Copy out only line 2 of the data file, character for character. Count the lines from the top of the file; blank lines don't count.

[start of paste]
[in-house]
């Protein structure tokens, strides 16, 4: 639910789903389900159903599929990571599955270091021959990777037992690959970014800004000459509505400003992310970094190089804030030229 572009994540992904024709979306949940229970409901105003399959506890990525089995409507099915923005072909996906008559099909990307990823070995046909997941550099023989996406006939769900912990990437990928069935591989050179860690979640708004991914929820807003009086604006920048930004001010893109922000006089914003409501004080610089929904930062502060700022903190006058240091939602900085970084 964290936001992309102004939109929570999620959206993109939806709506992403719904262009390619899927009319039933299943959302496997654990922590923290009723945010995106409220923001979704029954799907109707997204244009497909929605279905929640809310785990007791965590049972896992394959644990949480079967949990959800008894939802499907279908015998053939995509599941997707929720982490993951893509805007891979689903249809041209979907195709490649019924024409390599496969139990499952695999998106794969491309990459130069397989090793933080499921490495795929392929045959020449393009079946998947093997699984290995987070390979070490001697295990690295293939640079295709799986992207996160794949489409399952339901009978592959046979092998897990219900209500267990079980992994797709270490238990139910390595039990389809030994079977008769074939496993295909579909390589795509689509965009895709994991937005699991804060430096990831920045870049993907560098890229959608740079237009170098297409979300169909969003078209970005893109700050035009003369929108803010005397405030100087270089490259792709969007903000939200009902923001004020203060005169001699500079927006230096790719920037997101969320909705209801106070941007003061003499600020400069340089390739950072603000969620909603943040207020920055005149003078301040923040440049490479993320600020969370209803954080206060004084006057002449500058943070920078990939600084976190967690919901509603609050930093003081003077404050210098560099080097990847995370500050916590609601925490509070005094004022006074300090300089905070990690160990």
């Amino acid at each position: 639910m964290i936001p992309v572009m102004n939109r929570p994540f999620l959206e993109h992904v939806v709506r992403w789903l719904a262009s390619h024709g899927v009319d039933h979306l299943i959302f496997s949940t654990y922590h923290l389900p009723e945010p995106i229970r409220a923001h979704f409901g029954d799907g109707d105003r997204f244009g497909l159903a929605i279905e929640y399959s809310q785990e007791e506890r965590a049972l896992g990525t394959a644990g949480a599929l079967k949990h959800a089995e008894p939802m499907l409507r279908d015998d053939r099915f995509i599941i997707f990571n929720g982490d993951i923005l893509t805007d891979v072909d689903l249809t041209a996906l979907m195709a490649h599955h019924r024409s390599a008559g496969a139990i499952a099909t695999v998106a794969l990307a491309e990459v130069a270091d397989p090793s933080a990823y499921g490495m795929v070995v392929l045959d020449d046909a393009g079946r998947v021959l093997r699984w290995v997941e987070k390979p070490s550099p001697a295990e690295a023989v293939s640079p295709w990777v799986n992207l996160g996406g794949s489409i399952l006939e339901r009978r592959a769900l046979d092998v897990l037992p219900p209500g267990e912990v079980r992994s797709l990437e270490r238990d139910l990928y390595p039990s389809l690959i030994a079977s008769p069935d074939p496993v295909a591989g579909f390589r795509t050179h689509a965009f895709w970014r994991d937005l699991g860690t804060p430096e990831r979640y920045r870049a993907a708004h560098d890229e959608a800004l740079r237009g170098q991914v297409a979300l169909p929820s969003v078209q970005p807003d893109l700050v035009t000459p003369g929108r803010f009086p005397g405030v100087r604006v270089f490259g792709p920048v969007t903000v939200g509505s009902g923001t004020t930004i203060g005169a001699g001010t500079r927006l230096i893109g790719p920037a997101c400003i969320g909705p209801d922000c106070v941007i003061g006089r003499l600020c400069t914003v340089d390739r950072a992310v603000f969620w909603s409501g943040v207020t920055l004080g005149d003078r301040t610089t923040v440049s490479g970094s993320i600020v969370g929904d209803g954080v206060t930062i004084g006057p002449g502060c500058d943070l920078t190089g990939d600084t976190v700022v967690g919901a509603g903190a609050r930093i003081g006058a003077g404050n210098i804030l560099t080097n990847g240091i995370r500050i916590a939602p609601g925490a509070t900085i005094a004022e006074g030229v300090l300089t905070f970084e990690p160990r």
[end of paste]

């Protein structure tokens, strides 16, 4: 639910789903389900159903599929990571599955270091021959990777037992690959970014800004000459509505400003992310970094190089804030030229 572009994540992904024709979306949940229970409901105003399959506890990525089995409507099915923005072909996906008559099909990307990823070995046909997941550099023989996406006939769900912990990437990928069935591989050179860690979640708004991914929820807003009086604006920048930004001010893109922000006089914003409501004080610089929904930062502060700022903190006058240091939602900085970084 964290936001992309102004939109929570999620959206993109939806709506992403719904262009390619899927009319039933299943959302496997654990922590923290009723945010995106409220923001979704029954799907109707997204244009497909929605279905929640809310785990007791965590049972896992394959644990949480079967949990959800008894939802499907279908015998053939995509599941997707929720982490993951893509805007891979689903249809041209979907195709490649019924024409390599496969139990499952695999998106794969491309990459130069397989090793933080499921490495795929392929045959020449393009079946998947093997699984290995987070390979070490001697295990690295293939640079295709799986992207996160794949489409399952339901009978592959046979092998897990219900209500267990079980992994797709270490238990139910390595039990389809030994079977008769074939496993295909579909390589795509689509965009895709994991937005699991804060430096990831920045870049993907560098890229959608740079237009170098297409979300169909969003078209970005893109700050035009003369929108803010005397405030100087270089490259792709969007903000939200009902923001004020203060005169001699500079927006230096790719920037997101969320909705209801106070941007003061003499600020400069340089390739950072603000969620909603943040207020920055005149003078301040923040440049490479993320600020969370209803954080206060004084006057002449500058943070920078990939600084976190967690919901509603609050930093003081003077404050210098560099080097990847995370500050916590609601925490509070005094004022006074300090300089905070990690160990």